Friday, August 8, 2014

FRANCES HA

Greta Gerwig, Adam Driver,
Mickey Sumner, Michael Esper



Frances (Greta Gerwig) is in a league of her own. She works at a dance studio but is not really a dancer. Merely one of the many alternates to the lead. Yet most of the time, she never gets her chance to take over the lead dancer. 

She lives in New York with her best friend Sophie (Mickey Sumner) and she describes their friendship as two girls who are basically the same but have different hair. Soon enough, Sophie moves out of their shared apartment to live in with her boyfriend which basically leaves Frances, homeless. Until she finds an apartment which she shares with two guys but is mostly too broke to pay the full rent. And perhaps to add on to the mysticism of Frances, director Noah Baumbach presents her story in black and white mode.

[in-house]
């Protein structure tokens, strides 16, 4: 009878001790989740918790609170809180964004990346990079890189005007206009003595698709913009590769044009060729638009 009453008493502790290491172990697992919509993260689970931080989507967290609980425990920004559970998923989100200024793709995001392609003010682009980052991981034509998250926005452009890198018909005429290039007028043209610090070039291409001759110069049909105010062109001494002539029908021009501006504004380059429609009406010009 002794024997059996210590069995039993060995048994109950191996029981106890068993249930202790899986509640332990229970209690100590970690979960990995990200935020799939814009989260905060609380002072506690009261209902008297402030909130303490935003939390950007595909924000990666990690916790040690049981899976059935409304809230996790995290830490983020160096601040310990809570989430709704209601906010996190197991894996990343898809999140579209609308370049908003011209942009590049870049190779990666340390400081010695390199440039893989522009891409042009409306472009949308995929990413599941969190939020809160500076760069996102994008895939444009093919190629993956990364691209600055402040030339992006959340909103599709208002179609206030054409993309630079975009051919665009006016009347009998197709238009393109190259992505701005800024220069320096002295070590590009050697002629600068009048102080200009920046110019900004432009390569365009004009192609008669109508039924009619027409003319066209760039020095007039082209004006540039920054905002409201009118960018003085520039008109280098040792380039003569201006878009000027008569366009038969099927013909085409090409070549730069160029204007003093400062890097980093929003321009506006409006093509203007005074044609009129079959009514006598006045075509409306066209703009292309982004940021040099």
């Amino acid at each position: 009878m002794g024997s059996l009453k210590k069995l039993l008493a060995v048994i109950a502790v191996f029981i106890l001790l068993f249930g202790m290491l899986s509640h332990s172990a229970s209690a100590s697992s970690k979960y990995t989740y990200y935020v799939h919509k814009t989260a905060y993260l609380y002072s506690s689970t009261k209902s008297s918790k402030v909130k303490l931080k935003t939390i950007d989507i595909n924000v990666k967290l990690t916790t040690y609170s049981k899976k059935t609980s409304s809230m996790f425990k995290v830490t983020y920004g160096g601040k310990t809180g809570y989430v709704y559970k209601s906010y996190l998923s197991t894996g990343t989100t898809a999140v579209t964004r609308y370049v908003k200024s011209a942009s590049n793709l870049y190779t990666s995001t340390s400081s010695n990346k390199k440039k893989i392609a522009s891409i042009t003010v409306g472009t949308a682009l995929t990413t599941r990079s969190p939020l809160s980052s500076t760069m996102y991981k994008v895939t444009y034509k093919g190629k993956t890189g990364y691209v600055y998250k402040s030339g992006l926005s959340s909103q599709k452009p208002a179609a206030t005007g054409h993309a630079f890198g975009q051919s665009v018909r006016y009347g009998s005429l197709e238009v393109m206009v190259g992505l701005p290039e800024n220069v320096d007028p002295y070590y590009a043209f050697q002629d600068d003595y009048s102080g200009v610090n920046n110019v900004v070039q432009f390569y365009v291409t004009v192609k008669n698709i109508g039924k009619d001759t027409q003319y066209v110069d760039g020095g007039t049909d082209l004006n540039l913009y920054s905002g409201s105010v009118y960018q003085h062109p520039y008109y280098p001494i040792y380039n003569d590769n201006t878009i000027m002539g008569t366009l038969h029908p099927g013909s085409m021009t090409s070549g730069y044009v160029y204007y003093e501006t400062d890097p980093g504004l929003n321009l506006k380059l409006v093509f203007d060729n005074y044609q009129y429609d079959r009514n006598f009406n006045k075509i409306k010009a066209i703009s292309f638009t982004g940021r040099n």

But the truth is there is nothing mysterious or mystical about Frances. She is pretty ordinary yet it is admirable how she just never quits whenever the tough gets going. In her case, the situation is mostly tough going yet she just carries on in her insouciance ways. Other lesser beings in her shoes would certainly have quit or who knows gone into some deep depression but not Frances. 

In between her 'dance' gigs, she goes home to visit her parents and relatives in some suburban town. Once there, it seems that she is just one of the guys and fits perfectly well in her surroundings. She meets up with friends and relatives, goes to Church. Everything is just so ordinary. Even her parents are laid back. They don't hound her with questions about her job or her life in New York. She is there just for a visit and after a few days, she returns to her non-life in the Big Apple.